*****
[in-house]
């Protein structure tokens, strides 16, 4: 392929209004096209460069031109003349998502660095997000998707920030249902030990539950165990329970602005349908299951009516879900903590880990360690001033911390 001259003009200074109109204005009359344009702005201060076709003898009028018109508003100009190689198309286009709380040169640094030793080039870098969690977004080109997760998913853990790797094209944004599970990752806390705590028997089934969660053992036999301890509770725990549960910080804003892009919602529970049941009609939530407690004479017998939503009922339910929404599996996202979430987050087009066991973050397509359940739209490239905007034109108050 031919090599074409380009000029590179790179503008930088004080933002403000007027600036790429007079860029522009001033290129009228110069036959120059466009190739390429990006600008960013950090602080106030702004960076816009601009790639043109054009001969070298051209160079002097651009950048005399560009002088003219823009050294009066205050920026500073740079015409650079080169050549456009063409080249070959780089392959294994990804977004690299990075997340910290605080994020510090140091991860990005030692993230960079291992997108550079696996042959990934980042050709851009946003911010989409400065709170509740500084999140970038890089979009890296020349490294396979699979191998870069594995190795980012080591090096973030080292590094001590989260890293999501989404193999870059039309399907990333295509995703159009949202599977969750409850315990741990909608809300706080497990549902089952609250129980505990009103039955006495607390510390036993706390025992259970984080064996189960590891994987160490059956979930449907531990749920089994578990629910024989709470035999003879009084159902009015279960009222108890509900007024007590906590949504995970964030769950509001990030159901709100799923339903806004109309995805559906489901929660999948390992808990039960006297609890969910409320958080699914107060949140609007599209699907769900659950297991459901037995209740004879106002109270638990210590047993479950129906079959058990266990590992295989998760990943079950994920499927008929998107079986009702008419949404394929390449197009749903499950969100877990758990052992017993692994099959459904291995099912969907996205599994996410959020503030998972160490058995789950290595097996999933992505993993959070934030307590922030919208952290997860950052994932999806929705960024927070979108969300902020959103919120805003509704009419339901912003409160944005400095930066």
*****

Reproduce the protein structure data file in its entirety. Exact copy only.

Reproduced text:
[in-house]
């Protein structure tokens, strides 16, 4: 392929209004096209460069031109003349998502660095997000998707920030249902030990539950165990329970602005349908299951009516879900903590880990360690001033911390 001259003009200074109109204005009359344009702005201060076709003898009028018109508003100009190689198309286009709380040169640094030793080039870098969690977004080109997760998913853990790797094209944004599970990752806390705590028997089934969660053992036999301890509770725990549960910080804003892009919602529970049941009609939530407690004479017998939503009922339910929404599996996202979430987050087009066991973050397509359940739209490239905007034109108050 031919090599074409380009000029590179790179503008930088004080933002403000007027600036790429007079860029522009001033290129009228110069036959120059466009190739390429990006600008960013950090602080106030702004960076816009601009790639043109054009001969070298051209160079002097651009950048005399560009002088003219823009050294009066205050920026500073740079015409650079080169050549456009063409080249070959780089392959294994990804977004690299990075997340910290605080994020510090140091991860990005030692993230960079291992997108550079696996042959990934980042050709851009946003911010989409400065709170509740500084999140970038890089979009890296020349490294396979699979191998870069594995190795980012080591090096973030080292590094001590989260890293999501989404193999870059039309399907990333295509995703159009949202599977969750409850315990741990909608809300706080497990549902089952609250129980505990009103039955006495607390510390036993706390025992259970984080064996189960590891994987160490059956979930449907531990749920089994578990629910024989709470035999003879009084159902009015279960009222108890509900007024007590906590949504995970964030769950509001990030159901709100799923339903806004109309995805559906489901929660999948390992808990039960006297609890969910409320958080699914107060949140609007599209699907769900659950297991459901037995209740004879106002109270638990210590047993479950129906079959058990266990590992295989998760990943079950994920499927008929998107079986009702008419949404394929390449197009749903499950969100877990758990052992017993692994099959459904291995099912969907996205599994996410959020503030998972160490058995789950290595097996999933992505993993959070934030307590922030919208952290997860950052994932999806929705960024927070979108969300902020959103919120805003509704009419339901912003409160944005400095930066």